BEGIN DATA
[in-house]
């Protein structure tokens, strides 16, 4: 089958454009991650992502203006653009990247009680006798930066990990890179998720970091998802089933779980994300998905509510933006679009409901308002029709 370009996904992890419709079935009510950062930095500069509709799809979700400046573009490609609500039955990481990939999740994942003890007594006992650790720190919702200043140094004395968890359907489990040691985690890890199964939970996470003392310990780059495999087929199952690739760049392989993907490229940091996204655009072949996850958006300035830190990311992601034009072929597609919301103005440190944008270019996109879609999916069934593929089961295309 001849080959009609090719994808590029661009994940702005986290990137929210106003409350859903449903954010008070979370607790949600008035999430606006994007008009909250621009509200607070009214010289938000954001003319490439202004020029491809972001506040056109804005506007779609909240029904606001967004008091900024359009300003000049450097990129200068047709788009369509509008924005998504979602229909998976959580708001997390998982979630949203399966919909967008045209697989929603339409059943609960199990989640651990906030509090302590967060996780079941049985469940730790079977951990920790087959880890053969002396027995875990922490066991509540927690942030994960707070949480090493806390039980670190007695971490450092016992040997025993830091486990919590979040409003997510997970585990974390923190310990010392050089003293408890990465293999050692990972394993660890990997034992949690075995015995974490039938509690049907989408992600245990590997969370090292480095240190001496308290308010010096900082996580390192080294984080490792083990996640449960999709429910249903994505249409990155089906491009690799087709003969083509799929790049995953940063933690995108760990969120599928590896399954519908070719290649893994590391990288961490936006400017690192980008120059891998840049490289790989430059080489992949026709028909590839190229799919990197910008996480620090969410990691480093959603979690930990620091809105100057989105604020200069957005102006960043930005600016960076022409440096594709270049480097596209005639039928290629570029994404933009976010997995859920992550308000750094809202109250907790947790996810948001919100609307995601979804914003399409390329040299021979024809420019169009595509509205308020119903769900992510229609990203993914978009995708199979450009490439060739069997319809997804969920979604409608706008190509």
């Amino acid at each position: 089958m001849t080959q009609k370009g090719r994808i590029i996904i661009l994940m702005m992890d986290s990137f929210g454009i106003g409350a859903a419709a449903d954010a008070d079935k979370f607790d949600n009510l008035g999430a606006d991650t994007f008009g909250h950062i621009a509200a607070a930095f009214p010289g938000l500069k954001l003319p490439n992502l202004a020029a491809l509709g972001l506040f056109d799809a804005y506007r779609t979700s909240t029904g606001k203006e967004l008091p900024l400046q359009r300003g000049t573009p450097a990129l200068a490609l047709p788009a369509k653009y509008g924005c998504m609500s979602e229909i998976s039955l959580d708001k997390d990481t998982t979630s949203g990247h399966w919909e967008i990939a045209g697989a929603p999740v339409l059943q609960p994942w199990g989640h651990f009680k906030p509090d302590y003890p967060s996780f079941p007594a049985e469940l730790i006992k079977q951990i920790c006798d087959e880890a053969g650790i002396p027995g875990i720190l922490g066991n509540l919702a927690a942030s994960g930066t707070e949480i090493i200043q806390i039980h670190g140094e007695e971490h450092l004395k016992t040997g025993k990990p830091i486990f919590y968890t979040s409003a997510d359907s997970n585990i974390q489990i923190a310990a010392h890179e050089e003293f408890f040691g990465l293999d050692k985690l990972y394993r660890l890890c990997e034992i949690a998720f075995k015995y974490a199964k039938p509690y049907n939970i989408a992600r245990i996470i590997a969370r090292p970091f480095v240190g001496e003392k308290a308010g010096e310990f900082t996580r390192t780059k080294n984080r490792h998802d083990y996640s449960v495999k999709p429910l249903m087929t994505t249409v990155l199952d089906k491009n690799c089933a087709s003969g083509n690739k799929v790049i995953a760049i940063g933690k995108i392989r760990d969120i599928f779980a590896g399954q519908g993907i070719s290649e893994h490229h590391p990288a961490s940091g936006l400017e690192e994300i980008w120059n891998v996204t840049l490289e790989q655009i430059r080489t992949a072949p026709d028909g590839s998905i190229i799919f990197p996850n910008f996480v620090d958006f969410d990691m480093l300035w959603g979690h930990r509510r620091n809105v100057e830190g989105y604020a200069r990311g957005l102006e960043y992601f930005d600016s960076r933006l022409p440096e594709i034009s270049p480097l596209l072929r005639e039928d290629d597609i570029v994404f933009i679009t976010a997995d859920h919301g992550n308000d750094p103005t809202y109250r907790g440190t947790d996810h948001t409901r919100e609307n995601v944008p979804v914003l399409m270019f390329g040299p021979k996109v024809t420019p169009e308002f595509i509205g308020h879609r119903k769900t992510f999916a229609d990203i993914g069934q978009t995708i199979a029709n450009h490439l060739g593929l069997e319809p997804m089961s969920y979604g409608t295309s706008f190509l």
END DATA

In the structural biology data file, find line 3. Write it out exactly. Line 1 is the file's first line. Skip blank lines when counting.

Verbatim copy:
């Amino acid at each position: 089958m001849t080959q009609k370009g090719r994808i590029i996904i661009l994940m702005m992890d986290s990137f929210g454009i106003g409350a859903a419709a449903d954010a008070d079935k979370f607790d949600n009510l008035g999430a606006d991650t994007f008009g909250h950062i621009a509200a607070a930095f009214p010289g938000l500069k954001l003319p490439n992502l202004a020029a491809l509709g972001l506040f056109d799809a804005y506007r779609t979700s909240t029904g606001k203006e967004l008091p900024l400046q359009r300003g000049t573009p450097a990129l200068a490609l047709p788009a369509k653009y509008g924005c998504m609500s979602e229909i998976s039955l959580d708001k997390d990481t998982t979630s949203g990247h399966w919909e967008i990939a045209g697989a929603p999740v339409l059943q609960p994942w199990g989640h651990f009680k906030p509090d302590y003890p967060s996780f079941p007594a049985e469940l730790i006992k079977q951990i920790c006798d087959e880890a053969g650790i002396p027995g875990i720190l922490g066991n509540l919702a927690a942030s994960g930066t707070e949480i090493i200043q806390i039980h670190g140094e007695e971490h450092l004395k016992t040997g025993k990990p830091i486990f919590y968890t979040s409003a997510d359907s997970n585990i974390q489990i923190a310990a010392h890179e050089e003293f408890f040691g990465l293999d050692k985690l990972y394993r660890l890890c990997e034992i949690a998720f075995k015995y974490a199964k039938p509690y049907n939970i989408a992600r245990i996470i590997a969370r090292p970091f480095v240190g001496e003392k308290a308010g010096e310990f900082t996580r390192t780059k080294n984080r490792h998802d083990y996640s449960v495999k999709p429910l249903m087929t994505t249409v990155l199952d089906k491009n690799c089933a087709s003969g083509n690739k799929v790049i995953a760049i940063g933690k995108i392989r760990d969120i599928f779980a590896g399954q519908g993907i070719s290649e893994h490229h590391p990288a961490s940091g936006l400017e690192e994300i980008w120059n891998v996204t840049l490289e790989q655009i430059r080489t992949a072949p026709d028909g590839s998905i190229i799919f990197p996850n910008f996480v620090d958006f969410d990691m480093l300035w959603g979690h930990r509510r620091n809105v100057e830190g989105y604020a200069r990311g957005l102006e960043y992601f930005d600016s960076r933006l022409p440096e594709i034009s270049p480097l596209l072929r005639e039928d290629d597609i570029v994404f933009i679009t976010a997995d859920h919301g992550n308000d750094p103005t809202y109250r907790g440190t947790d996810h948001t409901r919100e609307n995601v944008p979804v914003l399409m270019f390329g040299p021979k996109v024809t420019p169009e308002f595509i509205g308020h879609r119903k769900t992510f999916a229609d990203i993914g069934q978009t995708i199979a029709n450009h490439l060739g593929l069997e319809p997804m089961s969920y979604g409608t295309s706008f190509l």